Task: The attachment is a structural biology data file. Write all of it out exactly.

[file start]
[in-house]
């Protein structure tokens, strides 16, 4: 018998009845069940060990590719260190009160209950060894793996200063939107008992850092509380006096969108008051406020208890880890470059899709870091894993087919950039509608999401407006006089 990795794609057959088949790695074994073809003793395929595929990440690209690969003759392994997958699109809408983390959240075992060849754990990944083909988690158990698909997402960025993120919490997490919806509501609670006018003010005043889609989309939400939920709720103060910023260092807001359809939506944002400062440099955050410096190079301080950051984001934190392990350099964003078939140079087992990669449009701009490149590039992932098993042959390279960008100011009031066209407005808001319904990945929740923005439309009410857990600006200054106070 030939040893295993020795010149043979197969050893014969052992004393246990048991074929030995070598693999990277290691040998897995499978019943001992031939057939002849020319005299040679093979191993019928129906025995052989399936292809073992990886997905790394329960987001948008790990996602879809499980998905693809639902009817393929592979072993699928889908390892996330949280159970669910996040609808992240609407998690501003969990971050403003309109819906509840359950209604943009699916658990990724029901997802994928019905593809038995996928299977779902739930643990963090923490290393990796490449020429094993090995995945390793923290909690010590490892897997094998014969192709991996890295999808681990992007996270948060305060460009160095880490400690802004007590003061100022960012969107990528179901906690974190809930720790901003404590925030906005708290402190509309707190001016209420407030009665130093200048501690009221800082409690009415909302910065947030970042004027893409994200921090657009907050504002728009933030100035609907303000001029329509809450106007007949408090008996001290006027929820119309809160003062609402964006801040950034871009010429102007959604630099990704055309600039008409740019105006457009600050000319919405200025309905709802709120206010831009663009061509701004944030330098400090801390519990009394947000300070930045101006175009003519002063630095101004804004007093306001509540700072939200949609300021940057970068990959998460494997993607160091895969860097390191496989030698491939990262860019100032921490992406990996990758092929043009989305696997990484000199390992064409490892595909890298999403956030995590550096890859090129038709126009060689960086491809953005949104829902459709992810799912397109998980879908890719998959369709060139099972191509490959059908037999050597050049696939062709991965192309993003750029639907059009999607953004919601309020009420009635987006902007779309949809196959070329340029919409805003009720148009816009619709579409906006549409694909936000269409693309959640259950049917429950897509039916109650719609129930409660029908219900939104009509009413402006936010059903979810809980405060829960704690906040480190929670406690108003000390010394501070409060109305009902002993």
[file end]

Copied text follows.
[in-house]
């Protein structure tokens, strides 16, 4: 018998009845069940060990590719260190009160209950060894793996200063939107008992850092509380006096969108008051406020208890880890470059899709870091894993087919950039509608999401407006006089 990795794609057959088949790695074994073809003793395929595929990440690209690969003759392994997958699109809408983390959240075992060849754990990944083909988690158990698909997402960025993120919490997490919806509501609670006018003010005043889609989309939400939920709720103060910023260092807001359809939506944002400062440099955050410096190079301080950051984001934190392990350099964003078939140079087992990669449009701009490149590039992932098993042959390279960008100011009031066209407005808001319904990945929740923005439309009410857990600006200054106070 030939040893295993020795010149043979197969050893014969052992004393246990048991074929030995070598693999990277290691040998897995499978019943001992031939057939002849020319005299040679093979191993019928129906025995052989399936292809073992990886997905790394329960987001948008790990996602879809499980998905693809639902009817393929592979072993699928889908390892996330949280159970669910996040609808992240609407998690501003969990971050403003309109819906509840359950209604943009699916658990990724029901997802994928019905593809038995996928299977779902739930643990963090923490290393990796490449020429094993090995995945390793923290909690010590490892897997094998014969192709991996890295999808681990992007996270948060305060460009160095880490400690802004007590003061100022960012969107990528179901906690974190809930720790901003404590925030906005708290402190509309707190001016209420407030009665130093200048501690009221800082409690009415909302910065947030970042004027893409994200921090657009907050504002728009933030100035609907303000001029329509809450106007007949408090008996001290006027929820119309809160003062609402964006801040950034871009010429102007959604630099990704055309600039008409740019105006457009600050000319919405200025309905709802709120206010831009663009061509701004944030330098400090801390519990009394947000300070930045101006175009003519002063630095101004804004007093306001509540700072939200949609300021940057970068990959998460494997993607160091895969860097390191496989030698491939990262860019100032921490992406990996990758092929043009989305696997990484000199390992064409490892595909890298999403956030995590550096890859090129038709126009060689960086491809953005949104829902459709992810799912397109998980879908890719998959369709060139099972191509490959059908037999050597050049696939062709991965192309993003750029639907059009999607953004919601309020009420009635987006902007779309949809196959070329340029919409805003009720148009816009619709579409906006549409694909936000269409693309959640259950049917429950897509039916109650719609129930409660029908219900939104009509009413402006936010059903979810809980405060829960704690906040480190929670406690108003000390010394501070409060109305009902002993």